Development , Process

Software Quality Assurance at MichiganLabs

March 8, 2017

QA at Michigan Labs

A Multi-Faceted Approach

MichiganLabs takes a unique approach to Software Quality Assurance. We believe that quality is the responsibility of everyone, from the business stakeholder to the team lead to each developer. Quality assurance practices pervade our entire software development lifecycle.

Quality Requirements

From the very start, quality is created when writing user stories1. As a part of the user story creation, stakeholders create acceptance criteria for each story that will be worked on by defining the story and any additional information that is entered into the requirements tracker. The acceptance criteria are recorded as part of the story artifact and are visible to the developer when development starts on the story.

A useful by-product of this story analysis is the decomposition that is forced if the acceptance criteria are too complicated or if it is too difficult to describe what is needed. Smaller stories lead to a smaller test footprint for each story, allowing developers and project stakeholders to quickly understand what is required and a shorter cycle to verify that the requirement is met.

Quality Development Practices

Developers at MichiganLabs work in a team environment where collaboration is the default. During Sprint Planning, the team collaborates on understanding the story as well as coming up with a technical approach fulfilling the requirements. On stories which are technically challenging or high impact, the development team will often choose to pair-program on code which is particularly complicated. Having two people evaluate the code as it is being written to make sure it is feature complete and is error-free.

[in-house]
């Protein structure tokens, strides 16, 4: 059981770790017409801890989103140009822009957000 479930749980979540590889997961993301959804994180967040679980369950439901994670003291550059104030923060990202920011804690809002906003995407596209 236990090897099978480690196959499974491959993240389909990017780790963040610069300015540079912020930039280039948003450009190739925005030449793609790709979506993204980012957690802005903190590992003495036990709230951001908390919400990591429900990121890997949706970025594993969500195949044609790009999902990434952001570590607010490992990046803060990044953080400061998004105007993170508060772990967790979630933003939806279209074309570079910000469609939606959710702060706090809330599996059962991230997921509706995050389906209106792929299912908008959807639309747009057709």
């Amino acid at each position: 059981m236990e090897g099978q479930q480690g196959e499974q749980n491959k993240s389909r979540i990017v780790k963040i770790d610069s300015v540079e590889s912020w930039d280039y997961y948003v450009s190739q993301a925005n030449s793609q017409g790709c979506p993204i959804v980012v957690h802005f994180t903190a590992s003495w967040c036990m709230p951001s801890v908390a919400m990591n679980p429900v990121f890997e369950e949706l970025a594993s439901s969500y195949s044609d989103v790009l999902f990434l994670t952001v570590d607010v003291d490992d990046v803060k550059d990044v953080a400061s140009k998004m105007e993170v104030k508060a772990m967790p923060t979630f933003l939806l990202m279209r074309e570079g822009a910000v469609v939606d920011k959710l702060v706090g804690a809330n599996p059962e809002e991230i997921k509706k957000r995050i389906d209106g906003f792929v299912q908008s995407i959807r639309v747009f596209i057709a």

Quality Tests

As part of the development process, developers are expected to write unit tests alongside the code they are writing. MichiganLabs utilizes a continuous integration server which runs a build every time code is pushed to the central repository. As part of that build process, unit tests are run for all new code, and any failed tests are reported to the entire development team immediately. Test coverage is also tracked during the build and is checked during the code review process.

Quality Documentation

MichiganLabs utilizes a documentation tool for all development that includes an Application Programming Interface (API). The API documentation is versioned and reviewed alongside the product code which implements it. Documentation is built and published during the build phase, and all integration against the API is done by reading the documentation rather than looking for the implementation in code. Developing against the documentation ensures that it matches the implementation.

Quality Code

All code written at MichiganLabs is reviewed by at least one other (often two or three) developer(s) before being merged into the mainline branch. Atlassian’s self-hosted version of Bitbucket provides a standard tool where developers and product owners can view the newly-written code, discuss technical details and verify that requirements are met. Developers are responsible for writing a description of the code change, calling out places where additional review may be beneficial and providing acceptance criteria (based on the product owner’s description) that need to be validated before a merge can happen.